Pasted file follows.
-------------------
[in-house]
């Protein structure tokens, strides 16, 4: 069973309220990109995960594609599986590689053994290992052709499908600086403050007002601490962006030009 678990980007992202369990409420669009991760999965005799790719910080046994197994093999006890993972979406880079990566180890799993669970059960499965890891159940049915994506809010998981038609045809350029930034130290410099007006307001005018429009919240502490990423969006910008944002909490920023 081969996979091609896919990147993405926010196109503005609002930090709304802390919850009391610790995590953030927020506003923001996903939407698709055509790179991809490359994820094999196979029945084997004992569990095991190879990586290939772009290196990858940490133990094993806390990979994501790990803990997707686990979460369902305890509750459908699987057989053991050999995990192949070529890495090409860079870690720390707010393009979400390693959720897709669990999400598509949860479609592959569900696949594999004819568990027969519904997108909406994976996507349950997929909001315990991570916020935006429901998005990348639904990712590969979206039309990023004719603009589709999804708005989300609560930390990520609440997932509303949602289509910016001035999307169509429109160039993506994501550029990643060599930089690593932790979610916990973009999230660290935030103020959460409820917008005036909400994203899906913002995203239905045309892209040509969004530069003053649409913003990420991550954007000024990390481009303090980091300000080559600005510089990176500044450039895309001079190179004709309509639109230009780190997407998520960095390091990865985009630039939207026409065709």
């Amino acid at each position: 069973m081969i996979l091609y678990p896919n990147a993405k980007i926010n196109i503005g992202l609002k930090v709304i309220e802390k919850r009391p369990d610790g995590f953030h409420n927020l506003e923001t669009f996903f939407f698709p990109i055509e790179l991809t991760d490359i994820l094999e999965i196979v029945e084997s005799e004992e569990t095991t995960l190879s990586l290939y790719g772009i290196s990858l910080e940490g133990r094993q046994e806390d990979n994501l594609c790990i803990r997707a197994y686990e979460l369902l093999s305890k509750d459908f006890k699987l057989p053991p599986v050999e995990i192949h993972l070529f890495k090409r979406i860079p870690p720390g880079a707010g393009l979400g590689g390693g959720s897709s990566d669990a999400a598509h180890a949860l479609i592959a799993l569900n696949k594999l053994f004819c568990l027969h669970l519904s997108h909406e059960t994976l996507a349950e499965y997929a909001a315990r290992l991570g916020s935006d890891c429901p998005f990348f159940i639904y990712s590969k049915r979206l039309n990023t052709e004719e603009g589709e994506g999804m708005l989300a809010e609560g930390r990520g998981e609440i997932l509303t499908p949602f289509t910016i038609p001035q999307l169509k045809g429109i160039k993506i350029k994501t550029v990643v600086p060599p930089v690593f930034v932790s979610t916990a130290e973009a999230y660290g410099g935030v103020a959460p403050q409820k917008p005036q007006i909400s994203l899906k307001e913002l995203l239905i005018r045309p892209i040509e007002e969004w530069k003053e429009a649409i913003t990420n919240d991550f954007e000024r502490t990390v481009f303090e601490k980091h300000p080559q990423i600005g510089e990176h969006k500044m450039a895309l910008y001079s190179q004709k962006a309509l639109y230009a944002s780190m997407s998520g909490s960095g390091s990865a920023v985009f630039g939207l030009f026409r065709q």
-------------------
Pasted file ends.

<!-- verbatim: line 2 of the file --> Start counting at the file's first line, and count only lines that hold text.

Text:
């Protein structure tokens, strides 16, 4: 069973309220990109995960594609599986590689053994290992052709499908600086403050007002601490962006030009 678990980007992202369990409420669009991760999965005799790719910080046994197994093999006890993972979406880079990566180890799993669970059960499965890891159940049915994506809010998981038609045809350029930034130290410099007006307001005018429009919240502490990423969006910008944002909490920023 081969996979091609896919990147993405926010196109503005609002930090709304802390919850009391610790995590953030927020506003923001996903939407698709055509790179991809490359994820094999196979029945084997004992569990095991190879990586290939772009290196990858940490133990094993806390990979994501790990803990997707686990979460369902305890509750459908699987057989053991050999995990192949070529890495090409860079870690720390707010393009979400390693959720897709669990999400598509949860479609592959569900696949594999004819568990027969519904997108909406994976996507349950997929909001315990991570916020935006429901998005990348639904990712590969979206039309990023004719603009589709999804708005989300609560930390990520609440997932509303949602289509910016001035999307169509429109160039993506994501550029990643060599930089690593932790979610916990973009999230660290935030103020959460409820917008005036909400994203899906913002995203239905045309892209040509969004530069003053649409913003990420991550954007000024990390481009303090980091300000080559600005510089990176500044450039895309001079190179004709309509639109230009780190997407998520960095390091990865985009630039939207026409065709």